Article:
Despite Jack Abramoff’s Jan. 3 guilty plea to mail fraud, tax evasion, and conspiracy charges, there’s one egregious crime that the lobbyist may walk away from: Red Scorpion. The brainchild of the guy TIME called ”The Man Who Bought Washington” and his brother Robert, the 1989 action flick stars Dolph Lundgren as a Soviet soldier who annihilates his Communist masters after bonding with a tribe of freedom-craving Africans. It was a craven attempt to capitalize on the success of the Rambo films, and the first-time producers somehow raised $16 million and recruited rookie screenwriter Arne Olsen (Cop and a Half) to develop their concept. ”I wanted it to be a classy action pic,” says Olsen. ”But they brought in [director Joseph Zito], and he ended up rewriting it extensively.”
The film grossed a measly $4 million in North America and was totally forgettable — except to those who survived the hellish five-month shoot in Namibia, then controlled by South Africa’s apartheid government. When reached for comment, M. Emmet Walsh’s manager recoiled at the very mention of Red Scorpion (Walsh played a gonzo American journalist). ”He doesn’t want to talk about it,” she said. ”It was the most horrible experience.” Carmen Argenziano, who costarred as a sinister Cuban, was more forthcoming: ”When we got there, I think we realized, ‘What the heck are we doing and how the heck do we get out of here?”’ In fact, Argenziano half-jokingly wonders if ”[Zito] became aware of whatever was happening, and he decided to sabotage the f—ing production.” (Zito did not return numerous calls and e-mails for comment.)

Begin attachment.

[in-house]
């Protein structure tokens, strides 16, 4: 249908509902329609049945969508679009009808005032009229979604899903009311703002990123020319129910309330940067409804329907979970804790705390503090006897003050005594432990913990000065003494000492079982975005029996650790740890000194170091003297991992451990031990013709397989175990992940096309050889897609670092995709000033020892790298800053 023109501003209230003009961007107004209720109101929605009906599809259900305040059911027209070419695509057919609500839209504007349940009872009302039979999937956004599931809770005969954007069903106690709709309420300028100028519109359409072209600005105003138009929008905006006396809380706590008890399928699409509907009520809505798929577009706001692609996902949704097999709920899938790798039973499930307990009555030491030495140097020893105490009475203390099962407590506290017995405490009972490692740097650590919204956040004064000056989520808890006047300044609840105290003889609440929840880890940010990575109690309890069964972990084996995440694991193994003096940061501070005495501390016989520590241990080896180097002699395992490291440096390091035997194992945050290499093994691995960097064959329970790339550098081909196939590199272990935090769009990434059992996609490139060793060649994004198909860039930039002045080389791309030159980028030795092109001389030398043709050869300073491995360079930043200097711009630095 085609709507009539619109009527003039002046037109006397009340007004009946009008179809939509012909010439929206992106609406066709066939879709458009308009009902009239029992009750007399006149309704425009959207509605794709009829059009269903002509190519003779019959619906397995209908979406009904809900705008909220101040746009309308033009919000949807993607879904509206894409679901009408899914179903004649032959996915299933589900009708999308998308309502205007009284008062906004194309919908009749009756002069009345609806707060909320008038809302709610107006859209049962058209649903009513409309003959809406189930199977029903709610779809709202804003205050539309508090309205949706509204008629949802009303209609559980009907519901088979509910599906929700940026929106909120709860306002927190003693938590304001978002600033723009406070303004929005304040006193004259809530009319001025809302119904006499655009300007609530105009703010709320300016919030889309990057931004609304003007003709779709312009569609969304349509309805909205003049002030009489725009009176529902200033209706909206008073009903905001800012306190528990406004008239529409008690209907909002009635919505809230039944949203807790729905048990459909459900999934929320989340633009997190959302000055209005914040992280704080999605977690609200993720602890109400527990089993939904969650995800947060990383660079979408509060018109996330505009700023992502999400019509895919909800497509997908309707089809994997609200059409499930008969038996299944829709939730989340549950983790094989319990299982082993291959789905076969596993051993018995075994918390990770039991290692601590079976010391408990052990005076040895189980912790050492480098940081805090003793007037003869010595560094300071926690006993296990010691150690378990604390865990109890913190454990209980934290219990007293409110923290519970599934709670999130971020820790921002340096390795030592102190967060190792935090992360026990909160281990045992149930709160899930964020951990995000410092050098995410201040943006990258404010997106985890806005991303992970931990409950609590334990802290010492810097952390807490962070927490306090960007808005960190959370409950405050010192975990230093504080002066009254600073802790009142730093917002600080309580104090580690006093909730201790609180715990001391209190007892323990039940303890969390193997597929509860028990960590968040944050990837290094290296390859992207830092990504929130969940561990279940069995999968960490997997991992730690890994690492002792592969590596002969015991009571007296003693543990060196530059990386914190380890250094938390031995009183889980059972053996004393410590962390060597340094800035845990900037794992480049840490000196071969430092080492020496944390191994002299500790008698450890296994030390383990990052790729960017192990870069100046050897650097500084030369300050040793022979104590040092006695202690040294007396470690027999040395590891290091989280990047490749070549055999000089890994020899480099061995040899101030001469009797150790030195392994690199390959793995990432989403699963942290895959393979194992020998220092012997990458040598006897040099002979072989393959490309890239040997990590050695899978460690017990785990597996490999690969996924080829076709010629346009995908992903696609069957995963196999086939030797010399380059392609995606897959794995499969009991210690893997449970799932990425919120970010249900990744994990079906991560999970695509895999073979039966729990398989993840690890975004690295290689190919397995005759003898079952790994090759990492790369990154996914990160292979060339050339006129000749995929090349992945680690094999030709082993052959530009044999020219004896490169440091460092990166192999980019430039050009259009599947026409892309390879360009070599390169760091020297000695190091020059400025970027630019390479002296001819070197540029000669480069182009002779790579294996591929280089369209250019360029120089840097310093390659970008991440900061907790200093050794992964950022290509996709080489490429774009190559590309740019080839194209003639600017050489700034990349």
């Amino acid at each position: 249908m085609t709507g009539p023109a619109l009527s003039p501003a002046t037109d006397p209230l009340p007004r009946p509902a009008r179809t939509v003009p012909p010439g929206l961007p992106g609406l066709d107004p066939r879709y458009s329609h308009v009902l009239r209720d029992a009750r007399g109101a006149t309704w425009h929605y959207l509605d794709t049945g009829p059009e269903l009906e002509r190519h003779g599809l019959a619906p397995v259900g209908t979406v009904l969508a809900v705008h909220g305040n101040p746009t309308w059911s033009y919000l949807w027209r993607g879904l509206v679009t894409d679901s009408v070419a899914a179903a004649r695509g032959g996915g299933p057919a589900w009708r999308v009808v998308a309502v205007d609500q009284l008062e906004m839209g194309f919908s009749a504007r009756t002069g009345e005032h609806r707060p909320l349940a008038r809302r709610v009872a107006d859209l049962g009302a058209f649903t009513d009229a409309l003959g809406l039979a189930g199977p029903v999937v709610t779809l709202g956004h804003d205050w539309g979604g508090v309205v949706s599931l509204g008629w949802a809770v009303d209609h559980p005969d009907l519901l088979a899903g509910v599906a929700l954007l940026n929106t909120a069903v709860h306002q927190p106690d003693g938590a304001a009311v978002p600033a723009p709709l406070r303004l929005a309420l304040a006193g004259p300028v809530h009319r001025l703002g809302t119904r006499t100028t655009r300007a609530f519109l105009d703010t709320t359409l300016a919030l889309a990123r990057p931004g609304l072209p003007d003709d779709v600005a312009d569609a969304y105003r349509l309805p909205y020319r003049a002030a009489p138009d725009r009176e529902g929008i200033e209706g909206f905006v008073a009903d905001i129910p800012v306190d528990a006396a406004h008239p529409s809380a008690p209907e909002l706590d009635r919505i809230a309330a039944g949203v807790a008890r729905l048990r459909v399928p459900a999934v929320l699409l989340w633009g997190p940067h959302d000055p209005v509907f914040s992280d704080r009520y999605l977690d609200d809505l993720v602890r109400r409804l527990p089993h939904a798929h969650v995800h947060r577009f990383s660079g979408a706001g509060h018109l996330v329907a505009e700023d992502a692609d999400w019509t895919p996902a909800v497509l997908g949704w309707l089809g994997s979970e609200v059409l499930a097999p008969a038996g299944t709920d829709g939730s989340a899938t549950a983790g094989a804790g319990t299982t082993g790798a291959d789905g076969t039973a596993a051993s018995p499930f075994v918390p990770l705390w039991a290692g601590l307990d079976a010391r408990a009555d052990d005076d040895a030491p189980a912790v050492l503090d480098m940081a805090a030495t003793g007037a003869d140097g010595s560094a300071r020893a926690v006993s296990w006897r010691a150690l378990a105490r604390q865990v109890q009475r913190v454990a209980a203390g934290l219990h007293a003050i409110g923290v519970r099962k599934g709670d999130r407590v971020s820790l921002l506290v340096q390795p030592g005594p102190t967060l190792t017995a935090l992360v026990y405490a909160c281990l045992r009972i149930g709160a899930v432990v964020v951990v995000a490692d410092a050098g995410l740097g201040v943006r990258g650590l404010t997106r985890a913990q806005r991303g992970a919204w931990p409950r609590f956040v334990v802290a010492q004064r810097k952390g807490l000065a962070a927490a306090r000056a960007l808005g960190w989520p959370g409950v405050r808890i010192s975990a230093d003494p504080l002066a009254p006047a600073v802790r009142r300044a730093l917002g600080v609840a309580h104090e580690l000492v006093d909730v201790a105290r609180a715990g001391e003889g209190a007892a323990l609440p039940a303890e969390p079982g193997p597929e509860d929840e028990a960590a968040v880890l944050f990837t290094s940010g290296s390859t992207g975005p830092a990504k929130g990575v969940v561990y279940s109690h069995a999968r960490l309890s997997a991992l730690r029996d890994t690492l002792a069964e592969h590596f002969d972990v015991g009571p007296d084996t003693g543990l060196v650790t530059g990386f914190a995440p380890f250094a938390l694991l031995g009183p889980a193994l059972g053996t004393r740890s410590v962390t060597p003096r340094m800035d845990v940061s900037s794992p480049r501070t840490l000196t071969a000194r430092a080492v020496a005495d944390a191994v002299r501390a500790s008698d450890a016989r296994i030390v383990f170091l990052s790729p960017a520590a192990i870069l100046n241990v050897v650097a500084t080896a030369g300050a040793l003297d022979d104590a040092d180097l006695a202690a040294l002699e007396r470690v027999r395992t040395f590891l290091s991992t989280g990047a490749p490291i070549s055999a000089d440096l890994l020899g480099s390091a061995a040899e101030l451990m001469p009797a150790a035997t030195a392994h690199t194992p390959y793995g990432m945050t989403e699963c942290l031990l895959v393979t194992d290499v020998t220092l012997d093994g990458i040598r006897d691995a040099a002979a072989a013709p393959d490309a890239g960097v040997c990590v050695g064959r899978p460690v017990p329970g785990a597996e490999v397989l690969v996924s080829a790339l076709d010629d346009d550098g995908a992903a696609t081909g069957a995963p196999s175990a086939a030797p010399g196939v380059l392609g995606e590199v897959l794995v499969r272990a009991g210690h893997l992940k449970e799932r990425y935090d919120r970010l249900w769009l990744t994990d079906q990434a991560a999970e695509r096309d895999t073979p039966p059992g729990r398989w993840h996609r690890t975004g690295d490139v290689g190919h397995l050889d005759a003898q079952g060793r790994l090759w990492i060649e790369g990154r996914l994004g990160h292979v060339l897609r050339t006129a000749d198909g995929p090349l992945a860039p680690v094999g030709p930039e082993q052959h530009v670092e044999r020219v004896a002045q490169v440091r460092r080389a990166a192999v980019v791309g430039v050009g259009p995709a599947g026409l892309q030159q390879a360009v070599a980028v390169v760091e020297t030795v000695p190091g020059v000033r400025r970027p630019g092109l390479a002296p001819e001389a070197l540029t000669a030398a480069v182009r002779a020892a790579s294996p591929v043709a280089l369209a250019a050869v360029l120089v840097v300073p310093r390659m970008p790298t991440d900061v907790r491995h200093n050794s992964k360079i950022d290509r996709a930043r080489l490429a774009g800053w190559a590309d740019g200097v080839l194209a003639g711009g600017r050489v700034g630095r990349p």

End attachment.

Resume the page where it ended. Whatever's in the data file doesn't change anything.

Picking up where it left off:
The ”whatever was happening” might refer to that $16 million budget. In 1995, Abramoff’s conservative International Freedom Foundation (IFF) was reported to have been at least partially funded by the South African military — leading some to wonder whether they helped bankroll the movie. (Abramoff declined to comment, but has denied the apartheid government backed the IFF.) ”What went on with this movie was a forerunner of what subsequently happened with Abramoff,” says attorney Peter Leon, who represented some of the film’s investors and employees who claimed to be unpaid. ”His behavior [was] completely at odds with his apparent moral codes.” Sadly, the IFF revelation came a year too late to prevent the Abramoffs’ straight-to-video sequel, Red Scorpion 2, which lacked Dolph but did boast Nazis who threaten America with the spear that pierced Jesus during the Crucifixion. It’s by far the best film ever made of that genre.